This 2015 report is a meta-study of over 200 sources of research on ESG (academic studies, industry reports, newspaper articles and books). It finds a positive correlation between diligent ESG and economic performance – i.e., companies with robust sustainability practices demonstrate better operational and financial market performance.
This working paper advances a framework that illustrates how environment, social and governance (‘ESG’) issues become financially material and impact on company and industry valuation. The framework comprises five stages of the pathways to materiality.
The paper has a theoretical focus and looks at the risks associated with transitioning to a low-carbon economy. It looks to highlight externalities that may not be factored into risk models.
It concludes in favour of a case of policy intervention and more sophisticated modelling to counter potential market failures.
This report takes a statistical look at the impact of historical ESG score shifts on stock prices valuation. It further determines financial performance implications for a broad spectrum of companies based on an ESG valuation curve.
This report identifies drivers of change within the tobacco industry and the potential risk factors that may arise as a result. The report conducts a scenario analysis that maps out three potential outcomes for the industry and the relative impact on the share price of the world’s largest tobacco companies.
This paper makes the business case for financial firms to use an internal carbon price in investment and lending practices. Drawing on stakeholder insights, this paper provides guidance on how to best implement an internal carbon price to decarbonise portfolios and increase resilience in a low-carbon transition.
This report examines the trend of Chinese power companies’ increasing capital expenditure into coal power in China, and presents evidence of how it can be a financial risk for investors. It also provides recommendations for investors to engage with company management and apply greater scrutiny to company investments in coal fired power.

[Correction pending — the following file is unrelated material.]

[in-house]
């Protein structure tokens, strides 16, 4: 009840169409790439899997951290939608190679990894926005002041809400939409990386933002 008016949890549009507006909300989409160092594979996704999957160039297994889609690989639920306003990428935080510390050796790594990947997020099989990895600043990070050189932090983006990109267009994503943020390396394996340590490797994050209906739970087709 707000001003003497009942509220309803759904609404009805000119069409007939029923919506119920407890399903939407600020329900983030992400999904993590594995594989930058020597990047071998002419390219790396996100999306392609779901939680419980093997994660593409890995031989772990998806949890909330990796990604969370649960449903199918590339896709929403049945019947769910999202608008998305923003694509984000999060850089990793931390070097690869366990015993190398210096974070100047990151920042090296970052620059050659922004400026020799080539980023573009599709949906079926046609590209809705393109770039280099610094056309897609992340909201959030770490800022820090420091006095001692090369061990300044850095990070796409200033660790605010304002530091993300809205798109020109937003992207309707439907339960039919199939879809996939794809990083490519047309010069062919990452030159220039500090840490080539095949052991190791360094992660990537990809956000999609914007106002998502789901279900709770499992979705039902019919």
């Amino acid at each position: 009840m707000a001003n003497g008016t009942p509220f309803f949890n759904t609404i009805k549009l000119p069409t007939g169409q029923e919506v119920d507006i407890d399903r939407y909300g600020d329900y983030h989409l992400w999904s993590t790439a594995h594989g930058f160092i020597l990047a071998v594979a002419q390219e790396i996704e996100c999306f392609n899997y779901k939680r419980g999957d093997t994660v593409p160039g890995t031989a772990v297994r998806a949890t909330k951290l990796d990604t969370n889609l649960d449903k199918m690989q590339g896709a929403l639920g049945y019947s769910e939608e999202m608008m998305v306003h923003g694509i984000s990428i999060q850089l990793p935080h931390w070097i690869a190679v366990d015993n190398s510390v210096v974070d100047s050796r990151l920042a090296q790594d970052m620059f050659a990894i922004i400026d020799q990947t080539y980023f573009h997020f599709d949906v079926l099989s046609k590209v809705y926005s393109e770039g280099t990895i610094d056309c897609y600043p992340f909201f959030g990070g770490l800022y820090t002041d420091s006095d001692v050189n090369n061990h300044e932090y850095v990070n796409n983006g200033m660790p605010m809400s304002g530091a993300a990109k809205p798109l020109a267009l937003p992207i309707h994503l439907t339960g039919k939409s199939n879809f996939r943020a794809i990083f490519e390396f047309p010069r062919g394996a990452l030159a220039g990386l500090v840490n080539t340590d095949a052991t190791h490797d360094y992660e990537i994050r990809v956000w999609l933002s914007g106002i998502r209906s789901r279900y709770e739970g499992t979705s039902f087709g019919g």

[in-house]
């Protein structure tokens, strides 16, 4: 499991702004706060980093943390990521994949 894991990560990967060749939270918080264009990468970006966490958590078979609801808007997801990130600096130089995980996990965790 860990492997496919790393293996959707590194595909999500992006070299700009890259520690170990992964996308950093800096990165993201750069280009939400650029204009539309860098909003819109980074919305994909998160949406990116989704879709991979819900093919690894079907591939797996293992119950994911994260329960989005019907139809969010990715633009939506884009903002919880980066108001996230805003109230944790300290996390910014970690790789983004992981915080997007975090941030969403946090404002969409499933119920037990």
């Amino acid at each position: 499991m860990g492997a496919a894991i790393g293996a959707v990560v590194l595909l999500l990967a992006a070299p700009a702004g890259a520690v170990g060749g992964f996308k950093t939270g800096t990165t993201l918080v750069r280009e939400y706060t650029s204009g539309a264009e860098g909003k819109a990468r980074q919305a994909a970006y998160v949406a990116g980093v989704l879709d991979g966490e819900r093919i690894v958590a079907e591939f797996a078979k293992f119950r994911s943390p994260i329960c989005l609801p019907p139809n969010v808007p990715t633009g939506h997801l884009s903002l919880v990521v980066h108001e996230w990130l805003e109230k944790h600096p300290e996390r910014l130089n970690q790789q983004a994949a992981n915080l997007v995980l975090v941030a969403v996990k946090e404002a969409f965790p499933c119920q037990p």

This paper considers a framework for company valuation that incorporates social responsibility in order to evaluate whether or not ‘doing good’ creates value for environmental, social and governance (ESG) companies, and for investors. It considers factors such as growth, profitability, investment efficiency, and risk.
Explores the role of corporate partnerships and financial intermediaries that can scale finance and increase capital and activities in regions that are key for the realisation of the Sustainable Development Goals (SDGs). Through case studies, it illustrates various pathways for capital markets to maximise SDG investments at acceptable risk levels.
This methodology was developed for the supply side data and demand scenario used in the asset level analysis of oil and gas production in a carbon constrained world. It shows the marginal costs for oil and gas produced by intersecting 2°C demand with supply curves are higher than the currently prevailing prices for those fuels.
The blueprint is the final report of the Liechtenstein Initiative Financial Sector Commission on Modern Slavery and Human Trafficking. The report covers goals and implementation strategies to strengthen the role of the financial sector in the global effort to end modern slavery and human trafficking, and accelerate action in line with the 2030 Agenda.
This report contains the final recommendations of the Task Force on Climate-related Financial Disclosures. It includes information on climate-related risks and opportunities, scenario analysis, and guidance to support organisations from all sectors to make climate-related financial disclosures consistent with these recommendations.